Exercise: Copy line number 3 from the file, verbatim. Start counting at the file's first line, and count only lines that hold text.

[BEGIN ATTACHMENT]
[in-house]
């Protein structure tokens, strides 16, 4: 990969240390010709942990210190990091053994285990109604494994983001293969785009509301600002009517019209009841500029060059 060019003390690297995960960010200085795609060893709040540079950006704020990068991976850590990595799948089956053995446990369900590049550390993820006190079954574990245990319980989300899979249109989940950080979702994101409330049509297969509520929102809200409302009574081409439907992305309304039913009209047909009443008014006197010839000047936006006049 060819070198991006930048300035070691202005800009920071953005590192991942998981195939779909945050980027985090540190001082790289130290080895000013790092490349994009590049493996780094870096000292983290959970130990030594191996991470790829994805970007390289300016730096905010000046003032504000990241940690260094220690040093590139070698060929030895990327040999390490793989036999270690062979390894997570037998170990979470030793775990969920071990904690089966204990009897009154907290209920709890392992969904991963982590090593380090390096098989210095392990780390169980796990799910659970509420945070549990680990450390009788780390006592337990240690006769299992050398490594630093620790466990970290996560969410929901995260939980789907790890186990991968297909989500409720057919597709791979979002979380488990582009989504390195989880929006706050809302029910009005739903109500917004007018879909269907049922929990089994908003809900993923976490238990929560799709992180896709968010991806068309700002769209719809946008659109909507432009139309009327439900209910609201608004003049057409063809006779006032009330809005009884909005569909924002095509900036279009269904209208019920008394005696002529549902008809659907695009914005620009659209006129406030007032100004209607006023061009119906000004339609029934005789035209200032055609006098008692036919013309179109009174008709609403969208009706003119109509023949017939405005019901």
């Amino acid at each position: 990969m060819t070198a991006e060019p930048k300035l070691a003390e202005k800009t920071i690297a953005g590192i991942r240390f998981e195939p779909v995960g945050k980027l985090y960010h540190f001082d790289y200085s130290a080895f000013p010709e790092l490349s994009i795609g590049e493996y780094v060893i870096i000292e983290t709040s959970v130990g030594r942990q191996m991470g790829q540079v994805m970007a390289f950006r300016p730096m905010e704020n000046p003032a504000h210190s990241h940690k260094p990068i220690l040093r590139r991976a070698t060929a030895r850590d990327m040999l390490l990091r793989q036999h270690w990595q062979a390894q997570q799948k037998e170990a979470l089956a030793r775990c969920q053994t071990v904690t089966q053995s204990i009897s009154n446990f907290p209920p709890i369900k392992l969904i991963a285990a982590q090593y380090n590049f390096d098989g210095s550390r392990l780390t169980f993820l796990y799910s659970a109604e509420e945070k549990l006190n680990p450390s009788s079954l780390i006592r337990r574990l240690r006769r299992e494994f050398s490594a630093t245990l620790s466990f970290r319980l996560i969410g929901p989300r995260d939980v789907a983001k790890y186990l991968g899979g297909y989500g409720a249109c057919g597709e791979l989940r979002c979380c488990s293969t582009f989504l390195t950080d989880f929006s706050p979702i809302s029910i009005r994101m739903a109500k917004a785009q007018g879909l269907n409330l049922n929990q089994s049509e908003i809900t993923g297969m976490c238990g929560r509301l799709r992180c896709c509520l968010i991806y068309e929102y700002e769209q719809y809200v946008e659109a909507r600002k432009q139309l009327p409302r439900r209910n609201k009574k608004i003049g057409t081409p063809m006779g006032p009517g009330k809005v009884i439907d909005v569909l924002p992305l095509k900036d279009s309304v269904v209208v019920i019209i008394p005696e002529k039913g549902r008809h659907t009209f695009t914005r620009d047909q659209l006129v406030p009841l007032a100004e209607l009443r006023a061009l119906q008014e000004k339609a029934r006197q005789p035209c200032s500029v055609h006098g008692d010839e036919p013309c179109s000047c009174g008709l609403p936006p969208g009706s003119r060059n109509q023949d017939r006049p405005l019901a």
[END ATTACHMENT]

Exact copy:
């Amino acid at each position: 990969m060819t070198a991006e060019p930048k300035l070691a003390e202005k800009t920071i690297a953005g590192i991942r240390f998981e195939p779909v995960g945050k980027l985090y960010h540190f001082d790289y200085s130290a080895f000013p010709e790092l490349s994009i795609g590049e493996y780094v060893i870096i000292e983290t709040s959970v130990g030594r942990q191996m991470g790829q540079v994805m970007a390289f950006r300016p730096m905010e704020n000046p003032a504000h210190s990241h940690k260094p990068i220690l040093r590139r991976a070698t060929a030895r850590d990327m040999l390490l990091r793989q036999h270690w990595q062979a390894q997570q799948k037998e170990a979470l089956a030793r775990c969920q053994t071990v904690t089966q053995s204990i009897s009154n446990f907290p209920p709890i369900k392992l969904i991963a285990a982590q090593y380090n590049f390096d098989g210095s550390r392990l780390t169980f993820l796990y799910s659970a109604e509420e945070k549990l006190n680990p450390s009788s079954l780390i006592r337990r574990l240690r006769r299992e494994f050398s490594a630093t245990l620790s466990f970290r319980l996560i969410g929901p989300r995260d939980v789907a983001k790890y186990l991968g899979g297909y989500g409720a249109c057919g597709e791979l989940r979002c979380c488990s293969t582009f989504l390195t950080d989880f929006s706050p979702i809302s029910i009005r994101m739903a109500k917004a785009q007018g879909l269907n409330l049922n929990q089994s049509e908003i809900t993923g297969m976490c238990g929560r509301l799709r992180c896709c509520l968010i991806y068309e929102y700002e769209q719809y809200v946008e659109a909507r600002k432009q139309l009327p409302r439900r209910n609201k009574k608004i003049g057409t081409p063809m006779g006032p009517g009330k809005v009884i439907d909005v569909l924002p992305l095509k900036d279009s309304v269904v209208v019920i019209i008394p005696e002529k039913g549902r008809h659907t009209f695009t914005r620009d047909q659209l006129v406030p009841l007032a100004e209607l009443r006023a061009l119906q008014e000004k339609a029934r006197q005789p035209c200032s500029v055609h006098g008692d010839e036919p013309c179109s000047c009174g008709l609403p936006p969208g009706s003119r060059n109509q023949d017939r006049p405005l019901a």